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Study: DNA Tests Can Identify Ivory Traffickers

    2018/9/24

    Researchers are using DNA evidence to fight the illegal trade in ivory. They have shown how genetic testing is able to link seizures of valuable elephant tusks to ivory traffickers.

    In a report, the researchers says targeting ivory smugglers could have a major effect on elephant poaching. Wildlife experts note that illegal hunting threatens the very existence of the animals.

    The findings mean some ivory smuggling suspects already facing charges from earlier arrests could face additional charges or larger fines if found guilty.

    Ivory trafficking is a huge business with ties to other illegal activities, including drug trafficking. Poachers kill an estimated 40,000 elephants each year.

    Missing tusks

    Samuel Wasser is a biologist with the University of Washington. He and other researchers have studied tusks seized in police raids to identify where poached elephants came from. They had earlier identified places in Tanzania and Mozambique from which almost all the ivory seized between 2006 and 2014 came.

    Wasser and the team noticed that when ivory shipments were seized, they often only contained one of an elephant's two tusks. They examined genetic records from major raids on smugglers between 2006 and 2015.

    The records had information about DNA, short for deoxyribonucleic acid. The chemical is found in nearly all creatures and carries genetic information.

    The researchers reported finding 26 examples where a tusk from one seizure was genetically similar to one from a separate shipment.

    In each case, the two shipments passed through the same port within a few months of each other. Wasser said that suggests the same major trafficking organization was responsible for shipping both.

    FILE - Thai forensic experts collect DNA samples from a confiscated elephant tusk, coming from Malawi, at Suvarnabhumi International Airport in Bangkok, Thailand, March 7, 2017.
    FILE - Thai forensic experts collect DNA samples from a confiscated elephant tusk, coming from Malawi, at Suvarnabhumi International Airport in Bangkok, Thailand, March 7, 2017.

    The study was published in the journal Science Advances. It follows the ivory back to three major trafficking groups. They are based in Lomé, Togo; Mombasa, Kenya; and Entebbe, Uganda.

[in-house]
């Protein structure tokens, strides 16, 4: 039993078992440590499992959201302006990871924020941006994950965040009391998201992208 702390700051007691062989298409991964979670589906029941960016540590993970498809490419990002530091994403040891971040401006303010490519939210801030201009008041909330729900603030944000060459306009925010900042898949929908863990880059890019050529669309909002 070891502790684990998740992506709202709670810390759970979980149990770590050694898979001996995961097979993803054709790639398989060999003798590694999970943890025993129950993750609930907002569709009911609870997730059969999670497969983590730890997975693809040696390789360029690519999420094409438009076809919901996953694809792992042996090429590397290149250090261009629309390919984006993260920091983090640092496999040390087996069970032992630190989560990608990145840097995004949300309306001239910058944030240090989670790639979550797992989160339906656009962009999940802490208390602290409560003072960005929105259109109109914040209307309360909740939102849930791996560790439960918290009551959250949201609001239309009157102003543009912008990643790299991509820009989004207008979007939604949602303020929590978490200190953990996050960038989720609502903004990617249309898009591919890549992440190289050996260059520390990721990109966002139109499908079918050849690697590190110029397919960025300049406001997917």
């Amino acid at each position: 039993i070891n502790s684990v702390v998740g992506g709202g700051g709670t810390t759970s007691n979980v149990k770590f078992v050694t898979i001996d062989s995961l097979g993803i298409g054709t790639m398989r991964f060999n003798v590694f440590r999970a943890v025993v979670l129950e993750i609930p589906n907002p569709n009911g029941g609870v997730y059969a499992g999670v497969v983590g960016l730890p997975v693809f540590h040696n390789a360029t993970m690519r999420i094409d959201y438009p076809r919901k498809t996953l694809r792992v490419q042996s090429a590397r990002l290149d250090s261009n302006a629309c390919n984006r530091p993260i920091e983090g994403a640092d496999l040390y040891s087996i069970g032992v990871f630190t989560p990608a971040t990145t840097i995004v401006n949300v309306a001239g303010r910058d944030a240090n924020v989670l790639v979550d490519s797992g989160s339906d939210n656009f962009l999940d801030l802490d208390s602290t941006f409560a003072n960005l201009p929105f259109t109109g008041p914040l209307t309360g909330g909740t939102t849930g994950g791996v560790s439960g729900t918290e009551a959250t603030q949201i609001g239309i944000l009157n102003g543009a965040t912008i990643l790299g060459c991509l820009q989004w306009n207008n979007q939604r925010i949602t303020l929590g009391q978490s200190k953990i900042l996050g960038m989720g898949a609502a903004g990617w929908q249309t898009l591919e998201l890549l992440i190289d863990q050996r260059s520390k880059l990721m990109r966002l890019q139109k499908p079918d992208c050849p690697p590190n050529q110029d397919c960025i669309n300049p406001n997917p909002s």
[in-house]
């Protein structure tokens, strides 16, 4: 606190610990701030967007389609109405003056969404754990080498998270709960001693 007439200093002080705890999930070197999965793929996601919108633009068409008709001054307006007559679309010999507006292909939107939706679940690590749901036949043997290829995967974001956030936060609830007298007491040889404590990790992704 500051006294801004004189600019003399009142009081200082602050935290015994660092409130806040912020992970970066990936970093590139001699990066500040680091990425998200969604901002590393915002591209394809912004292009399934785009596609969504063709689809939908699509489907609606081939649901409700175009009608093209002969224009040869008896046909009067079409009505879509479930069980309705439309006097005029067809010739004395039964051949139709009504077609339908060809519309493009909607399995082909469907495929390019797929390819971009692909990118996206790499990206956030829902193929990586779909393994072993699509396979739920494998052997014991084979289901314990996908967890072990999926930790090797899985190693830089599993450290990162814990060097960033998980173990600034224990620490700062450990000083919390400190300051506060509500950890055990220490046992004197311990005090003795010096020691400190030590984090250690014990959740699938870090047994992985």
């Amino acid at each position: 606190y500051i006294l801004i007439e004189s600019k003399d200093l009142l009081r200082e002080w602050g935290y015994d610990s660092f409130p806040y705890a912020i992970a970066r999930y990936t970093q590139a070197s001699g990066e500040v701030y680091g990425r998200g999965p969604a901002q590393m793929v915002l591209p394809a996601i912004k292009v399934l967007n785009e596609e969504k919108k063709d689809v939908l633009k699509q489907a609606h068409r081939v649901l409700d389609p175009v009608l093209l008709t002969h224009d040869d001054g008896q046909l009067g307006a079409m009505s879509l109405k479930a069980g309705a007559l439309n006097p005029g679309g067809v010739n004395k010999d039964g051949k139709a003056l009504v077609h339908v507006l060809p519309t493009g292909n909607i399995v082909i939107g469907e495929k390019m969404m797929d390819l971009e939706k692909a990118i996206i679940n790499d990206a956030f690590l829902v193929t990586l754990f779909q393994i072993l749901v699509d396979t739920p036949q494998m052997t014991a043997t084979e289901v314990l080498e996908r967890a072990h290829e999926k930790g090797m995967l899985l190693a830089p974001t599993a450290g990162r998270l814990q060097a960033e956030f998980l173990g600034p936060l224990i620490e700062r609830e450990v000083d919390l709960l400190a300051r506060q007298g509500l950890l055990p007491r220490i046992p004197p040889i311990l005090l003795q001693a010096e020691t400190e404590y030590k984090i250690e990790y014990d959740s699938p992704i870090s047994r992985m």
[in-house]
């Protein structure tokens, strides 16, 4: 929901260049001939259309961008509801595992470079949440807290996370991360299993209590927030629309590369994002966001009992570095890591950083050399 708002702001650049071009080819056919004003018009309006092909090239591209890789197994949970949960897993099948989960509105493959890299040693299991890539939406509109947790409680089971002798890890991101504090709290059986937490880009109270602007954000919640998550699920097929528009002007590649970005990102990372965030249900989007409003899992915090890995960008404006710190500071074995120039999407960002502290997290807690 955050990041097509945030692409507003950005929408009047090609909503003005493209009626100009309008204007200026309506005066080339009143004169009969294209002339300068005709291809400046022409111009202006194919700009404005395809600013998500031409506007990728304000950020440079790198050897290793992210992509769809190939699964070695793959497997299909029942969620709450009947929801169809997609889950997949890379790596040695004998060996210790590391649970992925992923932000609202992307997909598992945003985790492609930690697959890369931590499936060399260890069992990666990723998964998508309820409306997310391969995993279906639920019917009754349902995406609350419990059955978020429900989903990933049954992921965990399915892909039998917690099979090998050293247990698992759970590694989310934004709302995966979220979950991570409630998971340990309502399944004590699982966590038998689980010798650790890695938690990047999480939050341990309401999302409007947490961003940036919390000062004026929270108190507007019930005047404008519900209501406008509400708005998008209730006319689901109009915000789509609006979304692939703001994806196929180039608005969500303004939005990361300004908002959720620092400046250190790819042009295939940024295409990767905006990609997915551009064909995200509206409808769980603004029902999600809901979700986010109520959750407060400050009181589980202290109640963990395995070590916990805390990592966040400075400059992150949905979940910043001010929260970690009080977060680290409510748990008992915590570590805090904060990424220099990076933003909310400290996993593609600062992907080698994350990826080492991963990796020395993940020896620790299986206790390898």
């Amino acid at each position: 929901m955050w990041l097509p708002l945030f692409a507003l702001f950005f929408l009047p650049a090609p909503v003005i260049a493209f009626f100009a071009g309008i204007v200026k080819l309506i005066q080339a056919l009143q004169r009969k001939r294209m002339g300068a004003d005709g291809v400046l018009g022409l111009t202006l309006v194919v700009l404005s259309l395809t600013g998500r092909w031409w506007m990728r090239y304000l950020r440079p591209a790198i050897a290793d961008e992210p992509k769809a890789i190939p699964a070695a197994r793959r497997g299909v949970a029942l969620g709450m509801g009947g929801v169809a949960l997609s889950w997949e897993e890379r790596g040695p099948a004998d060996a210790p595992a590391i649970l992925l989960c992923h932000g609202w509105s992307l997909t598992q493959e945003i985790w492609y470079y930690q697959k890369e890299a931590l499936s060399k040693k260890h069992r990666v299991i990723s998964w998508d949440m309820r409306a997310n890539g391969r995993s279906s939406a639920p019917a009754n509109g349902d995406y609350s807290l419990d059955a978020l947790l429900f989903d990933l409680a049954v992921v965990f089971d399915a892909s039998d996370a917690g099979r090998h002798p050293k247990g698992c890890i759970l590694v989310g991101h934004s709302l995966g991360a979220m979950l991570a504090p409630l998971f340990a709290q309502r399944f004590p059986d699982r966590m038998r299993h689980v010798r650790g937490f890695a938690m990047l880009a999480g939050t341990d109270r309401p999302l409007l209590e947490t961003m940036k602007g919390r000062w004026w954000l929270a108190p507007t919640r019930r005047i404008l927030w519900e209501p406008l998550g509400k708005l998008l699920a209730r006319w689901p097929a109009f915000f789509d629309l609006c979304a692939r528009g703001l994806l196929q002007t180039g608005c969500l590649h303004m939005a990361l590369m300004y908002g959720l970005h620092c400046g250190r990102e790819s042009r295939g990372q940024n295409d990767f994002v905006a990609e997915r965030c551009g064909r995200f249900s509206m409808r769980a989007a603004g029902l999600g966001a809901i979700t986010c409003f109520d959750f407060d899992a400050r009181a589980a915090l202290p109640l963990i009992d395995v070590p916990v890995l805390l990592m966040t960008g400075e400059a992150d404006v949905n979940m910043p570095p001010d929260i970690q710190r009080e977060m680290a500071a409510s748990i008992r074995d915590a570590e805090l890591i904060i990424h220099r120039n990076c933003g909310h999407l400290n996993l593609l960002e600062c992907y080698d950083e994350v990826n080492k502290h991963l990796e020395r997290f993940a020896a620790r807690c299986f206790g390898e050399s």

When traffickers are caught, they usually only face charges for one shipment. But the methods Wasser's group developed can link individual smugglers to more than one shipment, and to each other.

    For example, an important suspect in the Uganda group currently is awaiting trial for one seizure. The new study links him to two others. One of those includes tusks from a 2012 incident where poachers in a Ugandan helicopter shot 22 elephants across the border in the Democratic Republic of the Congo.

    "You can imagine, if this evidence is used, how much stronger a case we can build against him," Wasser said.

    International links found

    The new study also finds links between the criminal organizations in Togo and Kenya. East African and West African tusks were found in a shipment seized in Malaysia. Ivory from this shipment is connected to tusks from separate seizures linked to Lomé and Mombasa.

    East African drug-smuggling suspects facing charges in the United States have also been linked to the Kenyan ivory trafficking group.

    Frank Pope heads the nonprofit group Save the Elephants. He believes that the stories coming from the new study are very important. "Wasser's work is helping us to close in on networks by telling the story of the connections between the different shipments," Pope said.

    Wasser's methods have already helped investigators interfere with trafficking operations, notes John Brown, a special agent with the Department of Homeland Security Investigations.

    But Brown notes that few countries are obeying orders to send ivory collected in raids for genetic testing. This makes it harder for law enforcement to get to the beginning of the problem, he added.

    "A seizure of three tons of ivory looks very good on the front page of the local newspaper," Brown said. "But if we don't attack the transnational criminal organizations behind it, then the problem will continue."

    I’m Phil Dierking.

    Steve Baragona reported this story for VOANews. Phil Dierking adapted his report for Learning English. George Grow was the editor.

    Write to us in the Comments Section or on 51VOA.COM.

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    Words in This Story

    poach - v. to hunt or fish illegally

    smuggle - v. to move (someone or something) from one country into another illegally and secretly

    trafficker - n. a person who buys and sells something that is illegal

    tusk - n. a very long, large tooth that sticks out of the mouth of an animal